little bug
Tags: , , , ,

Digging into Dirt in Earth Explorers’ Club!

November 15, 2016
Written by: Sarah

During the month of October, the Big Kids dug into the muck and mud to explore the science of soil. After learning about rocks in September, we turned our magnifying glasses to the dirt to answer a few important — albeit messy — questions.

Question #1: How does water affect soil?

Carefully examining the soil with a magnifying glass.

To find an answer, I brought in an enormous bag of soil from my garden for the children to explore. The children dug in the dirt, buried objects, and used their magnifying glasses to take a closer look. Then, we got out the watering cans and added water to the soil. Some enjoyed pouring a little bit in at a time and mixing up their mud each step of the way; others dumped all of their water in right away and quickly asked for more! The kids noticed that the soil could not hold all of the water they were dumping into it. First the soil turned to mud; then, the mud turned into a flood! We finished off this messy class we the Robert Munsch classic Mud Puddle.

Question #2: What is soil made of?

To find our answer, first I took three buddies down to Charleston Park to examine its soil. Brooklynn, Ava, Josiah, and I left for our mission armed with some scientific tools: shovels, magnifying glasses, bags for our “soil samples”, and a whole lot of curiosity! The children probed the soil on the way down to the park with their shovels, finding that it was full of rocks, sticks, bugs, and dead grass.

Making a castle for worms at the Charleston Park sandpit.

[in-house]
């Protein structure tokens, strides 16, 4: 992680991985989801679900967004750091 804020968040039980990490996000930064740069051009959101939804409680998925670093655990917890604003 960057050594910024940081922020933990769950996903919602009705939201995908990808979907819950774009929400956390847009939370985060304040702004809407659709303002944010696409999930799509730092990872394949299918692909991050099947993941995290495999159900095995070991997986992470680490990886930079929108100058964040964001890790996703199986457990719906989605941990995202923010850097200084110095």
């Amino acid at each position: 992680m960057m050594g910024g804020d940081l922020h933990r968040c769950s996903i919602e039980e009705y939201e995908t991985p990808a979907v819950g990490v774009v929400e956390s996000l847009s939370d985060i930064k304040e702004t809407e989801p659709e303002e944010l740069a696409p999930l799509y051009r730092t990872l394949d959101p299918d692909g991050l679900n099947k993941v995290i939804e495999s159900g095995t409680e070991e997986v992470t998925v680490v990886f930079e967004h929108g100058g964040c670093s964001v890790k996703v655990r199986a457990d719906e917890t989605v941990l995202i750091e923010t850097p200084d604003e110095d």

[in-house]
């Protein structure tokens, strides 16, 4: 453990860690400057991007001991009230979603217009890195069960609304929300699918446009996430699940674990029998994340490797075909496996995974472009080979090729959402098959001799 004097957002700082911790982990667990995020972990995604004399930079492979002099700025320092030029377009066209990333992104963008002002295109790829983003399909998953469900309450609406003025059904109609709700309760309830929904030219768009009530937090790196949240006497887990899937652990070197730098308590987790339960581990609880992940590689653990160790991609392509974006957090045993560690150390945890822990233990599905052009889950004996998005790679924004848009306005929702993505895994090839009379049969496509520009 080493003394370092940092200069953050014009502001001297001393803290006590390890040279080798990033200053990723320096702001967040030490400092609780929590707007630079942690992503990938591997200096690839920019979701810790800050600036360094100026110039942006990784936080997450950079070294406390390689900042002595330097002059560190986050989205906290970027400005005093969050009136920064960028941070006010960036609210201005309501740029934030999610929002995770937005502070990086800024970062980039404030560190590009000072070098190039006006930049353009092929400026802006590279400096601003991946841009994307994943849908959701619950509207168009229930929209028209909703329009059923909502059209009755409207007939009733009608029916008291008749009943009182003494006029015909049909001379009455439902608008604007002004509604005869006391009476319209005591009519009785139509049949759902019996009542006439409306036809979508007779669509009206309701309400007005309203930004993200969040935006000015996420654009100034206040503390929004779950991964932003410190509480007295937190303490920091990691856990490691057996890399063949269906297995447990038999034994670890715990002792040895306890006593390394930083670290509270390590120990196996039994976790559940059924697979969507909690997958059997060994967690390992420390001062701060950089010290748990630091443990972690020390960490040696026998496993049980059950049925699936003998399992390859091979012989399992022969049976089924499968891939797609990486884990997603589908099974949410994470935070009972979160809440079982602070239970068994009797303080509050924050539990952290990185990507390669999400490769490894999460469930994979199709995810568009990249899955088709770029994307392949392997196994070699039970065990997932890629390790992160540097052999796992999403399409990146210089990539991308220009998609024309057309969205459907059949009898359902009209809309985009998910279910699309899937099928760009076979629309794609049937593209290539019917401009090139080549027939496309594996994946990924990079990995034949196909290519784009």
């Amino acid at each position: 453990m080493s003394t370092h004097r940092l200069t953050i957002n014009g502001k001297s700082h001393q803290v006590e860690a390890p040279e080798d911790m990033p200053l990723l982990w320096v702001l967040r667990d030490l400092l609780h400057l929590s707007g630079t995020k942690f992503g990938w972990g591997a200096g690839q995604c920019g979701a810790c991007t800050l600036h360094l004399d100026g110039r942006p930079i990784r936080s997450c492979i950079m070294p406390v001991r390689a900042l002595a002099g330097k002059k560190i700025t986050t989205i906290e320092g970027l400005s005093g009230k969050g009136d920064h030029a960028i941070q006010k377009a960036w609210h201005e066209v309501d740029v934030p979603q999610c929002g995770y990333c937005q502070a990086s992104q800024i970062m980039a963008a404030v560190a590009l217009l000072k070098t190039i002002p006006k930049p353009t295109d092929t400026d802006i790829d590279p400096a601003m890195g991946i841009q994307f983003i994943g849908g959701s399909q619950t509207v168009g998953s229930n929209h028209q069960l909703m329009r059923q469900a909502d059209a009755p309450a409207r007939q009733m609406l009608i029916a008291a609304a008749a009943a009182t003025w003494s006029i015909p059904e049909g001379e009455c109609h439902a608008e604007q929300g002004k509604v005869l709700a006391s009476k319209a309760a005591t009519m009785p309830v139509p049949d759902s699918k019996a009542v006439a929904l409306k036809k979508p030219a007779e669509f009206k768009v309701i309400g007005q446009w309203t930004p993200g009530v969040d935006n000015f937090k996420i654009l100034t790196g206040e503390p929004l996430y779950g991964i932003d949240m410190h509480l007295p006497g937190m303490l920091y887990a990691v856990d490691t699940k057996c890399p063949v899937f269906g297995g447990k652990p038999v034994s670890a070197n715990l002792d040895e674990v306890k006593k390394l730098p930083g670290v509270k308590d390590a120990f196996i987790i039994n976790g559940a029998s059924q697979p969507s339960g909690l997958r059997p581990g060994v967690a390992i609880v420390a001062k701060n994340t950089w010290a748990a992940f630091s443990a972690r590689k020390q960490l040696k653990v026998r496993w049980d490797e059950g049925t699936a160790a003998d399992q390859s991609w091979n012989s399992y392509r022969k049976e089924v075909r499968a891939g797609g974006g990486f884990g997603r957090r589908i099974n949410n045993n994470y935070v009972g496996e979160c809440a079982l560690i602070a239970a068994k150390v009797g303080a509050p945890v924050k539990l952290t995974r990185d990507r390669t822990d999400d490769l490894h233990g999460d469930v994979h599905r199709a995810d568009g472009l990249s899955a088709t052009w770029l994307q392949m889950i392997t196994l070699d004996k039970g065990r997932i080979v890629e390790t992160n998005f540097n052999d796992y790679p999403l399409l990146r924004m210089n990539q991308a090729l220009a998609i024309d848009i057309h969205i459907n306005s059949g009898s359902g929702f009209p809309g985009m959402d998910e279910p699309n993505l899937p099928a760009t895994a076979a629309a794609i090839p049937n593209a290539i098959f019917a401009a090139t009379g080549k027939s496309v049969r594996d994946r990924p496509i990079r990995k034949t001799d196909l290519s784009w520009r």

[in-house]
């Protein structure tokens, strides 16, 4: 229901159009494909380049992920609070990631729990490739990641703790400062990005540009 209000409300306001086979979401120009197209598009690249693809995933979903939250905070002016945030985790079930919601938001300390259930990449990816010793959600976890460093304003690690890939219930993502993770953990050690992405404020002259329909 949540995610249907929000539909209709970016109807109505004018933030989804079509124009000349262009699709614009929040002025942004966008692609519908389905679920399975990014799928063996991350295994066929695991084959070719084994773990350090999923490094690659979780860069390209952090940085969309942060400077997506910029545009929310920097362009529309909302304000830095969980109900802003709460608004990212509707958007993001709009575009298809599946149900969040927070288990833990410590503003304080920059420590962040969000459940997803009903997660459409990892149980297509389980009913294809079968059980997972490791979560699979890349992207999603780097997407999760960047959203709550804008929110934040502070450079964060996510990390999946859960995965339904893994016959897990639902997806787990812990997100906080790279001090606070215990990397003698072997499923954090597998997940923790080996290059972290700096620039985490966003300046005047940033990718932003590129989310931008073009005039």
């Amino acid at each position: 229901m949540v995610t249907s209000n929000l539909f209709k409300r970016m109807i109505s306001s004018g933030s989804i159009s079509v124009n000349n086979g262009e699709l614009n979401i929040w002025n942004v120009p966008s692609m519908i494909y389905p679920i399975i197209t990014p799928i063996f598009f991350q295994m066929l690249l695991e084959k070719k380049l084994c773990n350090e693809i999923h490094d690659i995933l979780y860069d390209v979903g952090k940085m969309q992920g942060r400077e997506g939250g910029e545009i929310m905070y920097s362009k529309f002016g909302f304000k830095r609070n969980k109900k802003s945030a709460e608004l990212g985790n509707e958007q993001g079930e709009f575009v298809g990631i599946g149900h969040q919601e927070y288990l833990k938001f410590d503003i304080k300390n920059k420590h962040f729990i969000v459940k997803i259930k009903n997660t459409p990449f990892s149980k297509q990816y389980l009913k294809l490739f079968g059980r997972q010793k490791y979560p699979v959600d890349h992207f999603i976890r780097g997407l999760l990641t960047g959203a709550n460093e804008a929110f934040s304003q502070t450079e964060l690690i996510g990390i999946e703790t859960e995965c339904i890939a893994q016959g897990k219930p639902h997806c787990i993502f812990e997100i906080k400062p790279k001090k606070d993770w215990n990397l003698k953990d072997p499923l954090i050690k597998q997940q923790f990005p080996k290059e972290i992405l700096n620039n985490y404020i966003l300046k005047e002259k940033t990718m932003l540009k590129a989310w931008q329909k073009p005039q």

When we arrived at the sand pit, Ava and Brooklynn carefully collected a sample while Josiah used the “big scoop” to build a mountain, which would later become a giant volcano. Ava tilled the soil to make a “castle for worms”, since it was raining and they would be looking for new homes that day.  Upon closer inspection, the kids found that the sand was just made up of “tiny rocks”, unlike the soil they’d examined on the way to the park.

Question 3: Why is soil important?

To help the children answer this question, I brought in a few special guests to our class…earthworms! The kids had a ball watching them wiggle through the dirt, picking them up with tweezers, and studying them up-close with magnifying glasses. They were amazed to find out that worms do indeed eat dirt, make tunnels for oxygen and water to flow, and improve it by digesting organic matter.

Over two classes, we watched a couple of videos courtesy of the Youtube Channel SciShow Kids, which prides itself in “exploring all those curious topics that make us wonder ‘why?’” After watching and discussing What’s the Dirt… on Dirt and Worms are Wonderful, the children concluded that we need dirt “to grow plants to eat” (Ava) and “to grow flowers” (Sylvie).

Studying the earthworms in Big Kids Club (before their untimely demise)!

Finally, we set about making a “worm farm” a.k.a. a jar of soil, sand, and organic matter for our worms to live in. After heaps of dirt and compost were scooped into the jar, the kids carefully added the earthworms. The worms seemed to take to their new home right away, digging tunnels and squirming their way down the side of the jar.

Sadly, only a couple of days later, after wondering aloud “what’s that smell?” I found our once-wiggly worms looking a lot like the compost they were supposed to be eating. I certainly learned a lesson here: all soil is not created equal! We’d added too much compost and the pH of our soil wasn’t hospitable to our worm-friends. RIP worms.

As the fall season wraps up, we find ourselves delving deeper into the mysteries of the planet in Earth Explorers’ Club. In the past couple of classes, we’ve learned about fossils and, of course, dinosaurs!

Join us Tuesday, November 22nd for a field trip to UBC’s Pacific Museum of Earth! There, we’ll check out the amazing OmniGlobe, examine the museum’s incredible collection of rocks and crystals, and take a look at a real dinosaur skeleton!

Website by